With the sound of turbofans once again whining through London’s private termini at the likes of Farnborough, Biggin Hill and Northolt the question on the lips of the private jet-set is where to point the Gulfstream.
Of course, when the world’s your oyster you’re going to want to head somewhere you can feel at home, ideally with privacy and luxury guaranteed in each city you stop off in. And nothing achieves this quite like one of the world’s most exclusive private members’ clubs. Places where it takes more than just a Coutts card and an entourage to get you through the door. Welcome to the world’s most exclusive private members’ clubs. Oasises of privacy, of comfort and often with an omertà of silence guaranteed from fellow members, there are only a few places which qualify as the best in the world.
Here are our picks…
Approximate annual membership: £8,400 joining fee, £1,260 annual fee and a £3,200 deposit, refunded if and when you end your membership).
Website: www.roppongihillsclub.com (and perhaps they should spend a couple of those £8k joining fees on updating it?)
Roppongi Hills Club, Tokyo
In the centre of Tokyo’s exclusive Roppongi Hills, the Japanese equivalent of Mayfair or the Upper East Side, its the Roppongi Hills Club, 51 storeys above the capital and overlooking its most familiar landmarks.
But it’s what’s inside that most people don’t have an opportunity to discover.
The club enjoys seven restaurants and two bars. including Amakawa, which only serves hand selected A5 Wagyu beef...
The club is run by the Hyatt hotel, which owns the Mori Tower that the club tops. Along with its 360 degree view of the skyline, the club enjoys seven restaurants and two bars (including Amakawa, which only serves hand selected A5 Wagyu beef).
If you’re looking for the very best of Tokyo, this is the perfect start.
Core, New York
Billed as an ‘international community of minds, mavericks and leaders’ (couldn’t they come up with a third M?), Core’s membership is rumoured to include the Clintons, Jay-Z and Howard Schultz.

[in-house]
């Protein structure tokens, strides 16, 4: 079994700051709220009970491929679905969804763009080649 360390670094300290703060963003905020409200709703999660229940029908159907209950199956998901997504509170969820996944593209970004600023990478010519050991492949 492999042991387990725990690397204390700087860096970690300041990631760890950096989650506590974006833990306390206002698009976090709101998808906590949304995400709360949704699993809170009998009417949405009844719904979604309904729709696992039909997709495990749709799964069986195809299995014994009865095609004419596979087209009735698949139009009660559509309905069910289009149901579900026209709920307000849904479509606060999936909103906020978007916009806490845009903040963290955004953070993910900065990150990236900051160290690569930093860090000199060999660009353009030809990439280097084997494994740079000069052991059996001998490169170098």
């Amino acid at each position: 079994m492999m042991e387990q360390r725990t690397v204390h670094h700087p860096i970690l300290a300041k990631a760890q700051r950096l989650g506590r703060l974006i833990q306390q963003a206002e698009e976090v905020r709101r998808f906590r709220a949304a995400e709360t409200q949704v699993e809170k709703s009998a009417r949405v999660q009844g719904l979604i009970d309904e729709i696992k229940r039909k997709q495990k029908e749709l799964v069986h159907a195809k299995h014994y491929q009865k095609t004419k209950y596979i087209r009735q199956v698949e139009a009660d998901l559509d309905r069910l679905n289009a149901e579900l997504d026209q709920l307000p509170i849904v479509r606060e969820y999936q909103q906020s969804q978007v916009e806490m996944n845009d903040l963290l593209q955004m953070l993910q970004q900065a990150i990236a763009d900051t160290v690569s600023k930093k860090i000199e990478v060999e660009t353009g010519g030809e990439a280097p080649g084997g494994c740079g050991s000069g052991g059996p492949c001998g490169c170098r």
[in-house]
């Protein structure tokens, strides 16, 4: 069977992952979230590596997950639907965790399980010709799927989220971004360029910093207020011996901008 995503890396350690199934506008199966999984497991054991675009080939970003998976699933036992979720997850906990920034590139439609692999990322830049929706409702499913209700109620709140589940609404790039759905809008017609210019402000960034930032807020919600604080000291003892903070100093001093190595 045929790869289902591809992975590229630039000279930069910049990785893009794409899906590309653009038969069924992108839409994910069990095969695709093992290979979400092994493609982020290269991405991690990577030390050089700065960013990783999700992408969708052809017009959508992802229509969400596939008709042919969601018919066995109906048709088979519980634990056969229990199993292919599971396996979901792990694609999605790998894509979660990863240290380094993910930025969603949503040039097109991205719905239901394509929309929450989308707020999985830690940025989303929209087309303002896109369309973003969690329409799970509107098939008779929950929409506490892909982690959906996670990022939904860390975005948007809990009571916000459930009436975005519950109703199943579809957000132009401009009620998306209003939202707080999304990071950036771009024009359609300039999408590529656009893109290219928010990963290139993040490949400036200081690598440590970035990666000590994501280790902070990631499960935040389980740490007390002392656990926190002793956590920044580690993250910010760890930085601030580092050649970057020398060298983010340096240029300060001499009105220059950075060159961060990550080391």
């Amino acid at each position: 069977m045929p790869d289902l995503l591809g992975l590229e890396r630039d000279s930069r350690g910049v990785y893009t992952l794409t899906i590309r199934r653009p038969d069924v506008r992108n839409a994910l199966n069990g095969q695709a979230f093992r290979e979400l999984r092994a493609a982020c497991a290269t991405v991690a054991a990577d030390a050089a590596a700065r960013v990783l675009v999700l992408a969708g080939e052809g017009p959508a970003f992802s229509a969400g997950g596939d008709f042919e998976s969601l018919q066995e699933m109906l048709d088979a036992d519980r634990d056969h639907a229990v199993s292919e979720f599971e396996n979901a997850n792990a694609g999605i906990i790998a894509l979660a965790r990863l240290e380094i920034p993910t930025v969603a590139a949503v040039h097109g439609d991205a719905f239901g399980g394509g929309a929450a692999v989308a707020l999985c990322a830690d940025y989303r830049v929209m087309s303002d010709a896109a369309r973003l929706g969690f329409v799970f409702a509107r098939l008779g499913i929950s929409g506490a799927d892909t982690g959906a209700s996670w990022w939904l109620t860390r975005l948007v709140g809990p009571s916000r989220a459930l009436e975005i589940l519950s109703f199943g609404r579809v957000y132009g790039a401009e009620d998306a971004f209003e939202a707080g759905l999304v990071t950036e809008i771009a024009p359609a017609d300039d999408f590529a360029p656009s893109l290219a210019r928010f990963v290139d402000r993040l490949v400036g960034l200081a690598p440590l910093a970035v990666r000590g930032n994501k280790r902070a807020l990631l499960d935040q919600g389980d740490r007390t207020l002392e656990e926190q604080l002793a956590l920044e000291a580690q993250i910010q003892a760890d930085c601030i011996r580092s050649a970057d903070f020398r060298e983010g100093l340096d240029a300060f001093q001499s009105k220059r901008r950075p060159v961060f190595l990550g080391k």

The 1,600 members apparently have an average net worth of $83 million...
You or I might read ‘CORE: is a philosophy. A culture. A sensibility. An ethos. A playground for the zeitgeist’ and struggle to stifle a giggle, but this gibberish is how rich Americans like to be spoken to and it’s deadly serious.
As are the fees, which are said to be $50,000 for membership and $17,000 annual charges. Thankfully the 1,600 members apparently have an average net worth of $83 million, so if anything they need to put the fees up!
Approximate annual membership: £950 annual subscription plus a £250 joining fee
The Groucho Club, London
It’s not the surroundings that are particularly impressive (they’re not) or the facilities endless (they aren’t), the fees are moderate and even the food, though tasty, isn’t Michelin fare. What marks Soho’s Groucho Club apart is the exclusivity. Members are rumoured to include Stephen Fry (he wrote the club rules), Harry Styles, Noel Fielding, the Gallaghers, at least half of Blur and anyone who’s anyone in the British media, art, music or publishing world.
Anyone who's anyone in the British media, art, music or publishing world...
The Dean Street club was the inspiration for Soho House and remains one of the hardest clubs to get into, not to mention one of the best. Others have more opulence, more Instagrammable bathrooms (there’s no Instagramming at the Groucho) or more rooftop pools, but have they got Kate Moss gossiping with Tom Hardy at the bar? Probably not.
Little Beach House, Malibu
Soho Houses are a mixed bag in exclusivity terms, but Little Beach House in Malibu is rumoured to be the trickiest to wangle. Not least because (and the clue’s in the name) it’s little.
The beachfront property draws its membership from the film, fashion, advertising, music, art and media sectors of this Californian surfing mecca. Which, given that’s pretty much everyone, means that competition is fierce.
Even normal Soho House members can't just waltz in...